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Medicare Advantage Plans - Are They Taking Advantage of Seniors?

The time has arrived for open enrollment for Medicare 2022. It began October 15 and will run through December 7. "Open enrollment", also known as Medicare's annual election period, permits plan enrollees to reevaluate their coverage – whether it’s Original Medicare with supplemental drug coverage or Medicare Advantage plans (MA) – and make changes or purchase new policies if they choose to do so.

During the Medicare open enrollment period, you can also:

  • Switch from Original Medicare to Medicare Advantage (as long as you’re enrolled in both Medicare Part A and Part B, and you live in the Medicare Advantage plan’s service area).

  • Switch from Medicare Advantage to Original Medicare (plus a Medicare Part D plan, and possibly a Medigap plan).

  • Switch from one Medicare Advantage plan to another.

  • Switch from one Medicare Part D prescription drug plan to another.

  • Enroll in a Medicare Part D plan if you didn’t enroll when you were first eligible for Medicare. If you haven’t maintained other creditable coverage, a late-enrollment penalty may apply.

Another piece of information for those individuals with end-stage renal disease is that prior to 2021, they were unable to enroll in Medicare Advantage plans unless there was a Medicare Special Needs plan available in their area for ESRD patients. But that changed as of this year, under the terms of the 21st Century Cures Act. People with ESRD gained the option to enroll in Medicare Advantage as of this year, and CMS expected more than 40,000 to do so. This can be particularly advantageous for beneficiaries with ESRD who are under age 65 and living in states that don’t guarantee access to Medigap plans for people under the age of 65.


What You Can't Do

The annual Medicare open enrollment period does not apply to Medigap plans, which are only guaranteed in most states during a beneficiary’s initial enrollment period or during limited special enrollment periods. If you didn’t enroll in Medicare when you were first eligible, you cannot use the fall open enrollment period to enroll. Instead, you’ll use the Medicare general enrollment period, which runs from January 1 to March 31.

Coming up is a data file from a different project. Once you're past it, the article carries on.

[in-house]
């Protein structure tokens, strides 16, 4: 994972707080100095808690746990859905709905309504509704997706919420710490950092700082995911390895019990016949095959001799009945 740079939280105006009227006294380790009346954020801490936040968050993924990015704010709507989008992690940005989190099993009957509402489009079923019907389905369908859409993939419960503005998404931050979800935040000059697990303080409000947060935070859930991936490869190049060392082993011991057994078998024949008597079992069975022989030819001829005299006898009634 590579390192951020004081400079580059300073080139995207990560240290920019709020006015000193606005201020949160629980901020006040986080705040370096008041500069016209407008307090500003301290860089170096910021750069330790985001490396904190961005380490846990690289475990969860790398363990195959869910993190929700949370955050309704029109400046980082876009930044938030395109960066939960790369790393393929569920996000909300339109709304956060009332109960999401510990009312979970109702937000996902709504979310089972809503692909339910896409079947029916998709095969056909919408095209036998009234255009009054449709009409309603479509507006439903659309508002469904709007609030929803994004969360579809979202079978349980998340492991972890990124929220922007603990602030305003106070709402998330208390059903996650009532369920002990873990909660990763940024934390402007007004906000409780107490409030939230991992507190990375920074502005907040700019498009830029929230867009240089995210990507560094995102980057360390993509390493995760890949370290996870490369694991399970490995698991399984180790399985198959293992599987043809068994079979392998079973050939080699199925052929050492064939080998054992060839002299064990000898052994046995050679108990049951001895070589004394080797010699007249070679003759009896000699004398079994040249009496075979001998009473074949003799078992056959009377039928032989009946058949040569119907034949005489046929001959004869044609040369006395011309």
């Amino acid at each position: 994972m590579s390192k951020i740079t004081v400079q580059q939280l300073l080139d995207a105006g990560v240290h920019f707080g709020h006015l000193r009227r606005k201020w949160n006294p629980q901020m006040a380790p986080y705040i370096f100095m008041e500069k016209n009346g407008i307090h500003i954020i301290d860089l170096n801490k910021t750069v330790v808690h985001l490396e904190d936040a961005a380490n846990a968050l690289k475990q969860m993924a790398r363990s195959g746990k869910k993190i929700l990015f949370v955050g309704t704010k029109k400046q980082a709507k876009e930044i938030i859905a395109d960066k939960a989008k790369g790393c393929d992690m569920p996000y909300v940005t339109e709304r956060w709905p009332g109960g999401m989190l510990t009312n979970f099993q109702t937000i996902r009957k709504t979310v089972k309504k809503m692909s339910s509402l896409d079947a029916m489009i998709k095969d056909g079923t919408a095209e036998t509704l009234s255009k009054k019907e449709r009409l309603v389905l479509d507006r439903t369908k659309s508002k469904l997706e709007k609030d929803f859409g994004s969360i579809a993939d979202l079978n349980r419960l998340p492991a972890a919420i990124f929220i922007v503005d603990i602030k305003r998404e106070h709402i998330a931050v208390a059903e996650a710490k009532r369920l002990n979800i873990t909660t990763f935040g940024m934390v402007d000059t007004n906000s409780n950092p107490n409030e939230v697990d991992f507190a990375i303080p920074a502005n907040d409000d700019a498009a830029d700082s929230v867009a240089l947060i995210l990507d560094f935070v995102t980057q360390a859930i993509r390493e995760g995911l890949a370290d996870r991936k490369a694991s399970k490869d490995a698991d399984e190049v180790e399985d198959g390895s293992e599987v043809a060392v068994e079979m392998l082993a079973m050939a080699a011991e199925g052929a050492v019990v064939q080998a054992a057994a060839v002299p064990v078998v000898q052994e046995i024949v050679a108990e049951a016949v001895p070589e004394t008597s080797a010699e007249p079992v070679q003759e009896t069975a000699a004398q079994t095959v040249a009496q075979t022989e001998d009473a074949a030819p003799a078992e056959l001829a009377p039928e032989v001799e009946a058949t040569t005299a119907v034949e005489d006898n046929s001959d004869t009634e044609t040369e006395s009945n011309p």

There are limitations...

Medicare’s general enrollment period is for people who didn’t sign up for Medicare Part B when they were first eligible, and who don’t have access to a Medicare Part B special enrollment period. It’s also for people who have to pay a premium for Medicare Part A and didn’t enroll in Part A when they were first eligible.


If you enroll during the general enrollment period, your coverage will take effect on the first of July. Learn more about Medicare’s general enrollment period by clicking on the blue phrase.


The ABC's of Health Insurance

One last bit of information before we get into the main focus of this blog is understanding the differences are between the acronyms of health insurance and what type of plan may make sense for you.

  • Health Maintenance Organization (HMO) - HMOs are considered one of the least expensive types of health insurance. Its premiums are usually low, deductibles are affordable and co-pays are fixed. With HMO plans, you are required to choose doctors within the network, including specialty providers. If you need a specialist, a referral from your primary care doctor is required. These are a good choice if you are on a fixed income and in decent health.

  • Point of Service plan (POS) - This plan also requires referrals from your primary care doctor in order to see a specialist. A POS has higher premiums than an HMO but you are able to see providers outside of the network but you will be paying a higher co-pay. This plan works for those who may have a condition and require specialists who are not located within the area.

  • Exclusive Provider Organization (EPO) - This is a lesser-known plan but contains larger networks than HMOs. EPOs still only cover those within the network and they may or may not require referrals to specialists. Premiums may be higher than HMOs.

  • Preferred Provider Organization (PPO) - These plans are usually more expensive than HMOs and POSs but they allow you to see specialists without a referral. Copays and coinsurance for in-network providers are low and if you have a lot of health needs or know within the next year, your health will require more attention and you can afford higher premiums, a PPO is an excellent choice.

But Joe Namath Said...